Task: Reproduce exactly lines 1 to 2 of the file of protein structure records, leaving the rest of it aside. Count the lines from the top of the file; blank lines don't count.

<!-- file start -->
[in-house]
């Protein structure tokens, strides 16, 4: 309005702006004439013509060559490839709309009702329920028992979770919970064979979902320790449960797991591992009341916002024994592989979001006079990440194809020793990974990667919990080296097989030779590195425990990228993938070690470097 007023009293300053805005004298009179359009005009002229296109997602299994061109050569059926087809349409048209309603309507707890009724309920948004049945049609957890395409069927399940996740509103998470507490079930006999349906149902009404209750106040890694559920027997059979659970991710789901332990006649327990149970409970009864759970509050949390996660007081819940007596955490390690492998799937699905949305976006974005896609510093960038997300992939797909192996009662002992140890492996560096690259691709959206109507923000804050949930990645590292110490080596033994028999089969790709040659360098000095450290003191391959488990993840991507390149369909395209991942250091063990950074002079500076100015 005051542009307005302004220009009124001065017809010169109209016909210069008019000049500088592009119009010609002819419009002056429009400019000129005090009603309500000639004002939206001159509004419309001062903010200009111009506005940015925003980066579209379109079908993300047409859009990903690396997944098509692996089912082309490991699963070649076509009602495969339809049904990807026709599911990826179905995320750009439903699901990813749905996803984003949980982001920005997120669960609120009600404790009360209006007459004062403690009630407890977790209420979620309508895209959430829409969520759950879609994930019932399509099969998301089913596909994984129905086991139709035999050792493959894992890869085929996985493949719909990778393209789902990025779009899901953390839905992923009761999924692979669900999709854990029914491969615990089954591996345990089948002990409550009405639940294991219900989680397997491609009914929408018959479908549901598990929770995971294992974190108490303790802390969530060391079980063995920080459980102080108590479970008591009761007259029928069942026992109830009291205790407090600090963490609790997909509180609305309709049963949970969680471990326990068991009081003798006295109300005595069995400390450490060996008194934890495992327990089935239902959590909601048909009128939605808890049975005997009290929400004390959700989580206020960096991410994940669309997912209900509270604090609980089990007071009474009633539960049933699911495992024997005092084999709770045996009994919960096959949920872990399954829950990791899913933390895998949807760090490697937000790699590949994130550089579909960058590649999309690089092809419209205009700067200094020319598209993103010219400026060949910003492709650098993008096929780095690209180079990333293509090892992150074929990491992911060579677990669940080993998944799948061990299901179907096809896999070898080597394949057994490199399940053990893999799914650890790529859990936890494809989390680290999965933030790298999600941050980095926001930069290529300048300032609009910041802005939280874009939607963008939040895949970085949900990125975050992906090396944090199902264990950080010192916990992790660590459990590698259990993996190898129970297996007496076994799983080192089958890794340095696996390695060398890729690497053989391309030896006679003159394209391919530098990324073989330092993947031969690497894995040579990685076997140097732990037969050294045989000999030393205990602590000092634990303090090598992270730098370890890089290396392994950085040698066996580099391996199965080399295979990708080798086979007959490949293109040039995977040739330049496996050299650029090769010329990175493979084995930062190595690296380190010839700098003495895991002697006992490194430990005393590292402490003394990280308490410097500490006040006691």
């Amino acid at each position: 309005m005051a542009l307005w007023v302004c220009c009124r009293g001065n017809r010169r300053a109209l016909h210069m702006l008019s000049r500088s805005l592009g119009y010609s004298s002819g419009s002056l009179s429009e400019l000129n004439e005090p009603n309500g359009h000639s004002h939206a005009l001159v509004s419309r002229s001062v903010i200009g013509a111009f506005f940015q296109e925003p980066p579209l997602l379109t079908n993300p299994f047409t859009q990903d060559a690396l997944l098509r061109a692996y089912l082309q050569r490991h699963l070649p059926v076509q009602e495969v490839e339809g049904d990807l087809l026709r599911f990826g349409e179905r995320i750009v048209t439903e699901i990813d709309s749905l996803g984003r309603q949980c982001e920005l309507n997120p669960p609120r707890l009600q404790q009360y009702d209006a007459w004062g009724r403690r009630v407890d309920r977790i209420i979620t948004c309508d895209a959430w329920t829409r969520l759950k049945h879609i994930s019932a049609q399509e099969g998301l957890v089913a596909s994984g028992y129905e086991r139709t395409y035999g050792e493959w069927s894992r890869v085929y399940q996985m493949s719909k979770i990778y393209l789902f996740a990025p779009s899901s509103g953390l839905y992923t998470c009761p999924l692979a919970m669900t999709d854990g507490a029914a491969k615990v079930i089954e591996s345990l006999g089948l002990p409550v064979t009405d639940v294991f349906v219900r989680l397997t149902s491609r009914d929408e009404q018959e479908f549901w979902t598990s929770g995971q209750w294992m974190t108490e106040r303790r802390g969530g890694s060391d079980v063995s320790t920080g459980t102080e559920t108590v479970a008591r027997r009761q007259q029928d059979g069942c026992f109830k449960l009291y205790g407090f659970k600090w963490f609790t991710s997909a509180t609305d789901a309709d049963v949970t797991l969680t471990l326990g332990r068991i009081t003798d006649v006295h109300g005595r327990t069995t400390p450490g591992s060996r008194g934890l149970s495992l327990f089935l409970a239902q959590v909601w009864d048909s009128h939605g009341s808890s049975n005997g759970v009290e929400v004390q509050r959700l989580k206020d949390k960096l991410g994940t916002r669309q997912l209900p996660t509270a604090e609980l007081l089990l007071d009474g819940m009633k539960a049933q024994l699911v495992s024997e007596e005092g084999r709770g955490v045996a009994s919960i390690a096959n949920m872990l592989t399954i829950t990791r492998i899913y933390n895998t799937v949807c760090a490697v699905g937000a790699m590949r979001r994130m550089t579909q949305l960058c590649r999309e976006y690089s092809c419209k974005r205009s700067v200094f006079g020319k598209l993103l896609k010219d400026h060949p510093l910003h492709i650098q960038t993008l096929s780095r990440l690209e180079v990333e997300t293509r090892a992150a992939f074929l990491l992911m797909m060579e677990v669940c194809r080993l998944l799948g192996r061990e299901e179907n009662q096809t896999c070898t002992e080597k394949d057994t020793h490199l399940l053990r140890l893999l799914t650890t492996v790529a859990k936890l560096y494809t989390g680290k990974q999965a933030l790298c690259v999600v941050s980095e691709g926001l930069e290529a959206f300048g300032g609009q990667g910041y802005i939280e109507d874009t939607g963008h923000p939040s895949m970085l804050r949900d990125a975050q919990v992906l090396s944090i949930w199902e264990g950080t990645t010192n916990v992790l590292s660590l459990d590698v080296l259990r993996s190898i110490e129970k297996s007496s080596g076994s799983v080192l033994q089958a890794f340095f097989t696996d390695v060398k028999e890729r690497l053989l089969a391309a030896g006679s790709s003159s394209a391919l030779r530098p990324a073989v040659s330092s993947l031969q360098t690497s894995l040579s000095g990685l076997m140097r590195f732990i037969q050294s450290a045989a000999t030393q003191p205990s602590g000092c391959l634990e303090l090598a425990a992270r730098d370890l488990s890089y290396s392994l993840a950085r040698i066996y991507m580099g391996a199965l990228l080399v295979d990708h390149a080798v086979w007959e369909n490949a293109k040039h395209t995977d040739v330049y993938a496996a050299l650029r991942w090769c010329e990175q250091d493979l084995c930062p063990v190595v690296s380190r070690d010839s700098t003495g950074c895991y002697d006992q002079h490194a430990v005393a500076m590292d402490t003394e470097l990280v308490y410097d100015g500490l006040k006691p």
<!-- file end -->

[in-house]
């Protein structure tokens, strides 16, 4: 309005702006004439013509060559490839709309009702329920028992979770919970064979979902320790449960797991591992009341916002024994592989979001006079990440194809020793990974990667919990080296097989030779590195425990990228993938070690470097 007023009293300053805005004298009179359009005009002229296109997602299994061109050569059926087809349409048209309603309507707890009724309920948004049945049609957890395409069927399940996740509103998470507490079930006999349906149902009404209750106040890694559920027997059979659970991710789901332990006649327990149970409970009864759970509050949390996660007081819940007596955490390690492998799937699905949305976006974005896609510093960038997300992939797909192996009662002992140890492996560096690259691709959206109507923000804050949930990645590292110490080596033994028999089969790709040659360098000095450290003191391959488990993840991507390149369909395209991942250091063990950074002079500076100015 005051542009307005302004220009009124001065017809010169109209016909210069008019000049500088592009119009010609002819419009002056429009400019000129005090009603309500000639004002939206001159509004419309001062903010200009111009506005940015925003980066579209379109079908993300047409859009990903690396997944098509692996089912082309490991699963070649076509009602495969339809049904990807026709599911990826179905995320750009439903699901990813749905996803984003949980982001920005997120669960609120009600404790009360209006007459004062403690009630407890977790209420979620309508895209959430829409969520759950879609994930019932399509099969998301089913596909994984129905086991139709035999050792493959894992890869085929996985493949719909990778393209789902990025779009899901953390839905992923009761999924692979669900999709854990029914491969615990089954591996345990089948002990409550009405639940294991219900989680397997491609009914929408018959479908549901598990929770995971294992974190108490303790802390969530060391079980063995920080459980102080108590479970008591009761007259029928069942026992109830009291205790407090600090963490609790997909509180609305309709049963949970969680471990326990068991009081003798006295109300005595069995400390450490060996008194934890495992327990089935239902959590909601048909009128939605808890049975005997009290929400004390959700989580206020960096991410994940669309997912209900509270604090609980089990007071009474009633539960049933699911495992024997005092084999709770045996009994919960096959949920872990399954829950990791899913933390895998949807760090490697937000790699590949994130550089579909960058590649999309690089092809419209205009700067200094020319598209993103010219400026060949910003492709650098993008096929780095690209180079990333293509090892992150074929990491992911060579677990669940080993998944799948061990299901179907096809896999070898080597394949057994490199399940053990893999799914650890790529859990936890494809989390680290999965933030790298999600941050980095926001930069290529300048300032609009910041802005939280874009939607963008939040895949970085949900990125975050992906090396944090199902264990950080010192916990992790660590459990590698259990993996190898129970297996007496076994799983080192089958890794340095696996390695060398890729690497053989391309030896006679003159394209391919530098990324073989330092993947031969690497894995040579990685076997140097732990037969050294045989000999030393205990602590000092634990303090090598992270730098370890890089290396392994950085040698066996580099391996199965080399295979990708080798086979007959490949293109040039995977040739330049496996050299650029090769010329990175493979084995930062190595690296380190010839700098003495895991002697006992490194430990005393590292402490003394990280308490410097500490006040006691």